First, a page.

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October 31, 2012

Cancer drug has “superior” effects over first-line MS treatments

A new drug has shown to have "superior effects" in treating relapsing-remitting multiple sclerosis over other available drugs, UK scientists have found.

By Nikitha Ladda


A new drug has shown to have "superior effects" in treating relapsing-remitting multiple sclerosis over other available drugs, UK scientists have found.

Lemtrada (alemtuzumab), manufactured by Genzyme , part of multinational drug company Sanofi, is said to "reboot" the immune system and significantly reduce relapses in people with MS compared to Rebif (interferon beta-1a).

The drug, currently licensed for the treatment of leukaemia, was shown to reduce attacks in both treatment-naïve patients and patients who have taken existing treatment for MS in trials conducted by researchers at the University of Cambridge .

But, there are concerns that Genzyme is about to increase the price of the drug as a result of the new findings.

In October, the pharmaceutical company was accused of putting profit before patients after withdrawing alemtuzumab ahead of relaunching it at a price set to be up to 20 times higher.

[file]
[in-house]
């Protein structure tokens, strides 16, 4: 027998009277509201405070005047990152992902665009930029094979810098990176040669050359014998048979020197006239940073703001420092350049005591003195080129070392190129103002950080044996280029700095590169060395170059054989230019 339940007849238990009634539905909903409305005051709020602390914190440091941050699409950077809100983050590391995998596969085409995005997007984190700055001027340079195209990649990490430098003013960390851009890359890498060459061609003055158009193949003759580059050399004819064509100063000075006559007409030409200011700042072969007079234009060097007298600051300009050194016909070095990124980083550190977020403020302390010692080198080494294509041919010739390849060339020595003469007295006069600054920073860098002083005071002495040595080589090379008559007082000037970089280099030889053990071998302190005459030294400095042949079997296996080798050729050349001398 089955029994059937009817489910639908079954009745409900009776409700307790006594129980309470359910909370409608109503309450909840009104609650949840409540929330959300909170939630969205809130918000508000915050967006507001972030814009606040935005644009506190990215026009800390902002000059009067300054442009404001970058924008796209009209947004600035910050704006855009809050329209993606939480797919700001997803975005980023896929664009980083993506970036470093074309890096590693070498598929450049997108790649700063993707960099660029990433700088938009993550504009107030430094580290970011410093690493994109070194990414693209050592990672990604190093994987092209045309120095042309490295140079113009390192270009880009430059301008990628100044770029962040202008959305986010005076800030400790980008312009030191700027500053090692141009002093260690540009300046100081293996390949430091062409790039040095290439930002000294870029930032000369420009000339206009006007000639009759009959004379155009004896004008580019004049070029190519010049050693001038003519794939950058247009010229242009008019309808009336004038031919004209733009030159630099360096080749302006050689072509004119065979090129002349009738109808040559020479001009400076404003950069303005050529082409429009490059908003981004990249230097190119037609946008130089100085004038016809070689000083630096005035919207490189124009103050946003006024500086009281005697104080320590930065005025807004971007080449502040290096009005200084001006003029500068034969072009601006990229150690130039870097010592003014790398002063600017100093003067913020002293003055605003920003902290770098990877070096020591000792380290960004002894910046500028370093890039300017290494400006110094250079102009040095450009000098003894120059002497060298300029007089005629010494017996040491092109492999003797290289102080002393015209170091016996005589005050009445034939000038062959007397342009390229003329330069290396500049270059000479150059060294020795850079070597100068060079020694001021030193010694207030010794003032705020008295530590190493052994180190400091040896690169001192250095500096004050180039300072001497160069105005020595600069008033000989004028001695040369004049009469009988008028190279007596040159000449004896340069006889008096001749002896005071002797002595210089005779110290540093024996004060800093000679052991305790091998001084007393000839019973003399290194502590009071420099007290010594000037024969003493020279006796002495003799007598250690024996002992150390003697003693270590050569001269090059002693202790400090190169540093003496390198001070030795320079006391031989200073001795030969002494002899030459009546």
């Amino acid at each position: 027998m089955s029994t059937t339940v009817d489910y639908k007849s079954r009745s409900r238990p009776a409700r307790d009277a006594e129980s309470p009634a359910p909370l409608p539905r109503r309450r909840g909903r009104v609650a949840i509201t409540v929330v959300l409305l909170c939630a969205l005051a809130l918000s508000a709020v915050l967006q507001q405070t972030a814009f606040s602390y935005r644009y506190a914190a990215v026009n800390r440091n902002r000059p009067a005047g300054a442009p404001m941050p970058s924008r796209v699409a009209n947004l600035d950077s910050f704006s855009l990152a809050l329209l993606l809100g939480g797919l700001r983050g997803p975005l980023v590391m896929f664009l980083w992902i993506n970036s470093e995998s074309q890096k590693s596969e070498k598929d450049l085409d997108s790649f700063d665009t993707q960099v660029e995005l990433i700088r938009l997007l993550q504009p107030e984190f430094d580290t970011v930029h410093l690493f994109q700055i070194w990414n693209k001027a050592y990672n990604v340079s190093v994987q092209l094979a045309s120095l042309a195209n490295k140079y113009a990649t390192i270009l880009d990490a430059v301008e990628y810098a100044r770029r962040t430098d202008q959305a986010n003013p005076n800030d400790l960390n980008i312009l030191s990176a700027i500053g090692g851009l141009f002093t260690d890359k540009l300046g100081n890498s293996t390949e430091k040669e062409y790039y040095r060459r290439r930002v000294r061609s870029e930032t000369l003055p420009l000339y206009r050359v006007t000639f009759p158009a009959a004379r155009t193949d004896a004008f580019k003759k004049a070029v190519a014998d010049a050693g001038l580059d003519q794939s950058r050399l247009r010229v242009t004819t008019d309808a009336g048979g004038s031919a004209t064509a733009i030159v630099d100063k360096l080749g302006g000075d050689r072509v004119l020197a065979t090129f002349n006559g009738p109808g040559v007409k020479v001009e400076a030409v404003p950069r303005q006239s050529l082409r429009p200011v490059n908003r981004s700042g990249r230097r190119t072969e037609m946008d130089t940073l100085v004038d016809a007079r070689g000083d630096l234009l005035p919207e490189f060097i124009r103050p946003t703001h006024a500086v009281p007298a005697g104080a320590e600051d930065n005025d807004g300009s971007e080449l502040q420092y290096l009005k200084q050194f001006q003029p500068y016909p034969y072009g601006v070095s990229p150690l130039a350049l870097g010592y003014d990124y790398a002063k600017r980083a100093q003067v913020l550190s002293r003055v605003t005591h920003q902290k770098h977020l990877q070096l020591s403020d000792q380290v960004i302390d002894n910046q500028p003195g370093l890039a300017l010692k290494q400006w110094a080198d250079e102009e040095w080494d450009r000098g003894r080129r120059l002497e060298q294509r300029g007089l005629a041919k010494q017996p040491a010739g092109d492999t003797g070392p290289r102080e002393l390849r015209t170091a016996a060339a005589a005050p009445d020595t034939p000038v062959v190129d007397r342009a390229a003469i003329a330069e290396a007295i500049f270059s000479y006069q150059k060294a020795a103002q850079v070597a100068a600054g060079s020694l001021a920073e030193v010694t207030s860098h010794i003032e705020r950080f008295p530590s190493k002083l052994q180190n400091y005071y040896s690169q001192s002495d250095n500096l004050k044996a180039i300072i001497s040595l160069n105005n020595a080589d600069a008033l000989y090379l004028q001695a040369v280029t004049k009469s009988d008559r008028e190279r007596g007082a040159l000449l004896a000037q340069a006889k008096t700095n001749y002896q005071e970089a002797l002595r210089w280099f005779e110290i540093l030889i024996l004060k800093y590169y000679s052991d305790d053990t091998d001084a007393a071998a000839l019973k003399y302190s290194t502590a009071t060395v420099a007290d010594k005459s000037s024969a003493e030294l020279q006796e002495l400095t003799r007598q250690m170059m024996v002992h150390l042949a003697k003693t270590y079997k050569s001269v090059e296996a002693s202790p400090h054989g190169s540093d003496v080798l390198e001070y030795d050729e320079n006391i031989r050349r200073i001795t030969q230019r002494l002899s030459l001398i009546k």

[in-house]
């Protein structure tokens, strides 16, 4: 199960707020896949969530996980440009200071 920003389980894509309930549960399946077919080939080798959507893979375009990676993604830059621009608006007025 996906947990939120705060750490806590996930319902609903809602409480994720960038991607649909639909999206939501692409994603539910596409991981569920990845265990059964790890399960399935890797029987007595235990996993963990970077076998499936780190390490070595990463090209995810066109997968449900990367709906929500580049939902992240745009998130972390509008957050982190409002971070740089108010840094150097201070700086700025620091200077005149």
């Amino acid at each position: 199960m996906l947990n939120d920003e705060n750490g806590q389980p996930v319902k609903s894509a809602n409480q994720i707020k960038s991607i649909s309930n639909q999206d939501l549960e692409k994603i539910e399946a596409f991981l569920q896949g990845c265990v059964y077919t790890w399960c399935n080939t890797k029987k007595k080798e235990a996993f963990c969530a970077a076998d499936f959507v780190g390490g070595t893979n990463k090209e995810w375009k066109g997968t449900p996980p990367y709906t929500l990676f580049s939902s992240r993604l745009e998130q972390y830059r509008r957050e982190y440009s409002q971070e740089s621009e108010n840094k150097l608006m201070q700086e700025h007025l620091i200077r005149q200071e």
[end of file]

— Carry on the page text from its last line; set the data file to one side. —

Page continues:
Three of the UK’s leading neurologists have written to the Health Secretary, Jeremy Hunt, to protest against the proposed decision, reported the Independent.

A spokesperson for Genzyme told the newspaper; "Our goal is to ensure that Lemtrada is approved by regulatory authorities and made available to multiple sclerosis patients as quickly as possible. Until approved risk-management programmes are established, the use of Lemtrada for MS should occur only in clinical trials."

Results of two Phase III clinical trials were published in the journal The Lancet today.

One compared the effectiveness in patients given the drug after being diagnosed and the other looked at patients given the drug after other treatments had failed.

Both showed the drug was around 50% more effective at preventing relapses and patients had less disability at the end of the study than when they started.

Study principle investigator Professor Alastair Compston said; "Our research shows the transformative effect that alemtuzumab can have for people with MS. Patients who continue to show disease activity while on their initial therapy are especially difficult to treat.

"Now, we have shown that alemtuzumab works where first-line drugs have already failed. It not only reduces the chances of disability associated with MS but may even result in long-term clinical improvements."

Lead author of the paper Dr Alasdair Coles said; "Although other MS drugs have emerged over the last year – which is certainly good news for patients – none has shown superior effects on disability when compared to interferon except alemtuzumab. Additionally, no other treatment has led to improvements in disability."

Image: MS is an autoimmune disease in which the body’s immune system mistakenly attacks nerve fibres in the brain and spinal cord.

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